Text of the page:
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Triadic Tales - Pearl - Short Story (Part One)

Triadic Tales - Pearl - Short Story (Part One)

Pearl was born in Tea, South Dakota,  in 1992 and by 1996 had a growing desire to leave. 

Pearl's mother Ann and Father George were recondite Methodists. They followed their Pastor, Solomon Jones. His taste ran in the direction of a namesake in Florida. Suffice to say there was nothing on the Right Wing circuit that did not get "positive treatment". 

Hatred of the President, allegiance to guns, discipline and the Founders, never named, made up the core of the good Reverend's preaching.

Pearl's rejection of  home and state was both definite and unemotional. As an only child a mile from anyone but her parents in the flatness of that land, she kept to herself. 

George was gone a lot repairimg power lines. Ann busied herself with romance novels which she read and then reread in exact order. While reading, she ate pop tarts. By the year 2000, Ann attained a bulk that, TV would come to say, would multiply into losses of many billions in productivity and health costs. 

Pearl did her school work and watched TV. She bided her time. She watched everything about New York. Mad Men  was big.  There was a plethora of sharp women on that show. Pearl practiced their moves. She was a good imitator. The men on the show did not appeal to her, including the head man Don Draper. She found his hair too shiny. She venerated the girl who came from nothing and surmounted various obstacles to get ahead.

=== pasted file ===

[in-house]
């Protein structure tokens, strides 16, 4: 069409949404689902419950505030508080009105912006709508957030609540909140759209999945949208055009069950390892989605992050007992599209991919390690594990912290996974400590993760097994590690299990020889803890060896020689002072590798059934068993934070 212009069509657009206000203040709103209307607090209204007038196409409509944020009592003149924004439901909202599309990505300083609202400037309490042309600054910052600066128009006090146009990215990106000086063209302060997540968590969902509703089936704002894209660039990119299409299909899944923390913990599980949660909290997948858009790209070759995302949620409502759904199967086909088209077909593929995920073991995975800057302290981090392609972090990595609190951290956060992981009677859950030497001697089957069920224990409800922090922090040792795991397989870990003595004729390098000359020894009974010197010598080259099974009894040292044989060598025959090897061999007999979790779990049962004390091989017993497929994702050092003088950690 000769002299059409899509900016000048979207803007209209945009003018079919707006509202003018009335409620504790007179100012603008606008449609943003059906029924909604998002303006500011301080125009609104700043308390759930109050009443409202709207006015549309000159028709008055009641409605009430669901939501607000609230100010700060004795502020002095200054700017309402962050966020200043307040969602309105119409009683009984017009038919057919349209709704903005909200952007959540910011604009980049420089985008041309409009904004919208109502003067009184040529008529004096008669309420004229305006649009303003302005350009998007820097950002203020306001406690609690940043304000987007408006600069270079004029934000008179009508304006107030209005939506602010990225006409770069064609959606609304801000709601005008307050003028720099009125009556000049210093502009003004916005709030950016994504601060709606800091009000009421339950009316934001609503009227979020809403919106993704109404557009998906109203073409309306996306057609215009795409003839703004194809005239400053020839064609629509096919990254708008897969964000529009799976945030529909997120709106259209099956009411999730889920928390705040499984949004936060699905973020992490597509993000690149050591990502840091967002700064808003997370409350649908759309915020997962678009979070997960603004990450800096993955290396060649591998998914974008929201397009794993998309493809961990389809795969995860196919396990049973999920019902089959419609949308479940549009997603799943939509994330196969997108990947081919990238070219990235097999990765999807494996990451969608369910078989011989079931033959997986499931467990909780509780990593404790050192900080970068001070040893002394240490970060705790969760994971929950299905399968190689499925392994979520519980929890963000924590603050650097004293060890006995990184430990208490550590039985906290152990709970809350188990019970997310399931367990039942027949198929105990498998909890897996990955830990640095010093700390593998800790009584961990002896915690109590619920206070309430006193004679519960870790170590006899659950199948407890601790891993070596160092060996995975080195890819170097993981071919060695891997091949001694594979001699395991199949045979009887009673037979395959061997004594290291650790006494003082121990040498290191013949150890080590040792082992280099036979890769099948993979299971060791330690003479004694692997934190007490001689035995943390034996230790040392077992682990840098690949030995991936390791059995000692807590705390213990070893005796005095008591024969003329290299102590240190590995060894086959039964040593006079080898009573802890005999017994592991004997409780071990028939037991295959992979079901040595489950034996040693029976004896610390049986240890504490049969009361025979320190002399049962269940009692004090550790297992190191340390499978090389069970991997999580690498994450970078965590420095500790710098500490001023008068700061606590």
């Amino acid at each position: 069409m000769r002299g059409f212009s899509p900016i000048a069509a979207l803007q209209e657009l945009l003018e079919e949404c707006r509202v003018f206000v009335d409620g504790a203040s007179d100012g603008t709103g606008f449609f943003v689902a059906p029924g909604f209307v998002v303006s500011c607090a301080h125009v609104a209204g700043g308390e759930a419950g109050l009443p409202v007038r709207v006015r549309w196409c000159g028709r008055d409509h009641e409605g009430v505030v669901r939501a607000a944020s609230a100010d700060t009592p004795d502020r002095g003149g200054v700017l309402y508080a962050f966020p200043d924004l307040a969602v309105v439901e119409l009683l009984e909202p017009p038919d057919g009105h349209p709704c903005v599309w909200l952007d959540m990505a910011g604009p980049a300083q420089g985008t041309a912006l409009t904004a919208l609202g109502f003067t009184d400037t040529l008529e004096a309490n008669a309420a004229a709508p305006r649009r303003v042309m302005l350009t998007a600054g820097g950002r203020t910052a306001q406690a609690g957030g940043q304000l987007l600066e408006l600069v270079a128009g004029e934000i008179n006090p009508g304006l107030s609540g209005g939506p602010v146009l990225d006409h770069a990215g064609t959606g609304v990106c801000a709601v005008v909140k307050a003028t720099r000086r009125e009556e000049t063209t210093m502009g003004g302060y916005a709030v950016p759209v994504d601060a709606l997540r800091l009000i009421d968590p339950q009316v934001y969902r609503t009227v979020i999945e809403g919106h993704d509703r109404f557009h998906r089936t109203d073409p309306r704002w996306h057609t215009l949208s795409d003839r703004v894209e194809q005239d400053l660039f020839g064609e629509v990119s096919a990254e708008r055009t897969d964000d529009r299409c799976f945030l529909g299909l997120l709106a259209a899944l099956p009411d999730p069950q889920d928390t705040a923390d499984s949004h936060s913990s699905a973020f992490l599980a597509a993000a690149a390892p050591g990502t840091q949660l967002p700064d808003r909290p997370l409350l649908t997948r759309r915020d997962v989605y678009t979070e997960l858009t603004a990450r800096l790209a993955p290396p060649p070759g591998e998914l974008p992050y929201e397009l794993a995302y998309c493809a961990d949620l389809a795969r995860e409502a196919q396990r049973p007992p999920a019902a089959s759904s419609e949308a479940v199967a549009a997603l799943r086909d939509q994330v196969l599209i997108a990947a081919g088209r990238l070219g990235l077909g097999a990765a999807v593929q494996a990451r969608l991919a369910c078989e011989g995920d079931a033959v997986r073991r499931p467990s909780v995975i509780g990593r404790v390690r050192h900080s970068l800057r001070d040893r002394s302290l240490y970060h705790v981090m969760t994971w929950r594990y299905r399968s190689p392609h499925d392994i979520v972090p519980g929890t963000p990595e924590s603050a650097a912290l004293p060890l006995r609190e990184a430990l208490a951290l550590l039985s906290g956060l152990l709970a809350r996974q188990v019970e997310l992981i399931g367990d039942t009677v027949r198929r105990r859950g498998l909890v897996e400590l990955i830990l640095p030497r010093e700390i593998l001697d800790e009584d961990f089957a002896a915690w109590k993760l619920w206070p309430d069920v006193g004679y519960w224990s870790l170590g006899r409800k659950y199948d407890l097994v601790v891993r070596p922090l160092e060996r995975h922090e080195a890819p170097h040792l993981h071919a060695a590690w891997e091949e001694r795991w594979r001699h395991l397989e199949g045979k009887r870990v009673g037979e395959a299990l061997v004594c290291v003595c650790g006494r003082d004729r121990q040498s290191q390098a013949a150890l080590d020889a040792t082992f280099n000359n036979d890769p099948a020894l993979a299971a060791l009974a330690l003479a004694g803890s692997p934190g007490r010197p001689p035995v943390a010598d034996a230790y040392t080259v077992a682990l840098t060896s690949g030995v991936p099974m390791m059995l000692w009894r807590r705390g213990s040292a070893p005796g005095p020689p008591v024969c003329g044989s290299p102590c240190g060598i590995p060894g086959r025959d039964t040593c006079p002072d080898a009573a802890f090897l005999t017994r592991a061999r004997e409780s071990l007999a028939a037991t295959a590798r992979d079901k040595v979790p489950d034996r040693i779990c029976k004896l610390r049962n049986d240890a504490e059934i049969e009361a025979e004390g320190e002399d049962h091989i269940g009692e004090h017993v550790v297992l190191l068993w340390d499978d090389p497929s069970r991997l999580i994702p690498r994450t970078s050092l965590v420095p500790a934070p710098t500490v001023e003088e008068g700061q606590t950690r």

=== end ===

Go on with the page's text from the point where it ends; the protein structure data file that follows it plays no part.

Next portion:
Pearl's parents did not burden her with right wing bile.  Nor was she abused. Nor did she run with bad kids. Kids in school seemed just as as spectral to her as George and Ann were.

Perfunctory seemed mutual all around.

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Stephen C. Rose (1936-) was born in New York City and raised there. He currently lives there. He was educated at Trinity, Exeter, Williams and Union Theological Seminary. He served in the Student Interracial Ministry in Nashville. He founded and edited the prize-winning Renewal Magazine in Chicago and studied with C. A. Doxiadis in Athens. His first books "The Grass Roots Church" and "Who's Killing The Church" established him as a prominent critic of American Protestantism and American religion. He was and remains a civil rights activist. He has interviewed and done in depth pieces on Saul Alinsky and Martin Luther King, Jr. He won awards for editorial courage and for two documentary films. He has written and published many songs and musical works including "We Are All Americans". During the late 90s and early 2000s he worked for UN agencies, most recently editing CHOICES Magazine at UNDP. Since 2000 he has written several books for distribution via K…